I turned the Daily 5 into the Daily 4 in our room, and had to incorporate our district curriculum. Here's how I broke it down:

    Monday: We introduced the focus skill, vocabulary, and story in our basal reader. Unfortunately for some of my struggling readers this was carried over to the next day as their read to self activity....it's always about the time and the requirements. They didn't seem to mind though.

    Tuesday: I introduced the work on writing and read to someone activities and we (quickly)reviewed the focus skill. The students complete read to self daily and then either read to someone (I used the leveled readers that came with our series and had questions for them to answer (lots of times it was verbal....I wanted them talking about their reading), word work (they use the vocabulary we learned on Monday), work on writing (varied from week to week), and then guided reading with me. I used this time to review our focus skill for the week and with my struggling readers we reread the leveled reader that had completed with read to someone.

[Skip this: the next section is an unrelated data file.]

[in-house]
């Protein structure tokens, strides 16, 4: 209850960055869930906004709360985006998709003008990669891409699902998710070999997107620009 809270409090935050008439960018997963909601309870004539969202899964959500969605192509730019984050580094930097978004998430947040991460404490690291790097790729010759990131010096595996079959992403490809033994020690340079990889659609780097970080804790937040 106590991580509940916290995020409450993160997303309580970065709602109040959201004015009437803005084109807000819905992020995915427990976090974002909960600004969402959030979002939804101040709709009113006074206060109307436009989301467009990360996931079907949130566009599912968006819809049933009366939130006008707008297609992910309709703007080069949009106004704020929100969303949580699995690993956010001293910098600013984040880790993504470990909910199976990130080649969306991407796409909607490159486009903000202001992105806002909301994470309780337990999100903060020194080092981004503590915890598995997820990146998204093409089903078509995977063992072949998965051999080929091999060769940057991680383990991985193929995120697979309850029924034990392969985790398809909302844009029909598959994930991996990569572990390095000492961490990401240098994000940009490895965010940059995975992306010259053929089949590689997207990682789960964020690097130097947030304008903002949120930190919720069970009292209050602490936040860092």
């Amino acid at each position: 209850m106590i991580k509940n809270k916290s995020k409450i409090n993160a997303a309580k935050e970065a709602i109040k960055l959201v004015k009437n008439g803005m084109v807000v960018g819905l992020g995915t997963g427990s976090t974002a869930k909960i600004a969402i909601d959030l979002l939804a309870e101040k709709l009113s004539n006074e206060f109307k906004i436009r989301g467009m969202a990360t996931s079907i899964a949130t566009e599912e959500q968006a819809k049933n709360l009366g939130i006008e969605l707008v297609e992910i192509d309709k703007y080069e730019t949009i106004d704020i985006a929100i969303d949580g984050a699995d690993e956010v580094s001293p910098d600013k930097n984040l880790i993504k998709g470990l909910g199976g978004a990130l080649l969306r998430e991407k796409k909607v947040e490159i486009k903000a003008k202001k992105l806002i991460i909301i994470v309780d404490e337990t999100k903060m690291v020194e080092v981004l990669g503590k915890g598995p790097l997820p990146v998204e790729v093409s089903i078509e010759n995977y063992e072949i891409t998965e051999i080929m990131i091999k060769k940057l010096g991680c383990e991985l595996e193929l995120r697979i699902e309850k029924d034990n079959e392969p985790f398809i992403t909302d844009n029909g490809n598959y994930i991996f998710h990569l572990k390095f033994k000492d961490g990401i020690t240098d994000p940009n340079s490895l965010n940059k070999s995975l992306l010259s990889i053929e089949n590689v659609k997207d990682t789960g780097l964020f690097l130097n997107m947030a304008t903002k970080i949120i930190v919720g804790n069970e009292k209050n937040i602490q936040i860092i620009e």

Wed.-Fri. this routine continued through out the week. I would usually do a short grammar lesson on Wed. before we began Daily 4, and on Thursday we would do another whole class lesson on the focus skill, and then on Friday I would allow them time to finish any work from the week. Many times they needed a little extra time to complete a word work activity or their writing activity. This work time gave me time to meet with kids 1x1 to review the weeks focus skill, give individualized writing instruction, or listen to my struggling readers do a bit more reading.

    Last year I only had 2 sections and we had 90 minutes (which was ideal), so I'm not sure how I will get it all in this year with only an hour block. We are trying VERY hard to work out our schedules so that we can get 90 minutes.

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  112. I am moving to 3rd grade after teaching Kindergarten for the past 8 years. In the last few years, I have felt what the sisters were talking about in the beginning with "constantly putting out fires and busy cute work." I never felt like the students were "getting" as much as they should. My end of they year assessments proved that they were making improvements, but I felt like they could have gone much further. I was also fed up with spending so much time getting ready for the next day or week.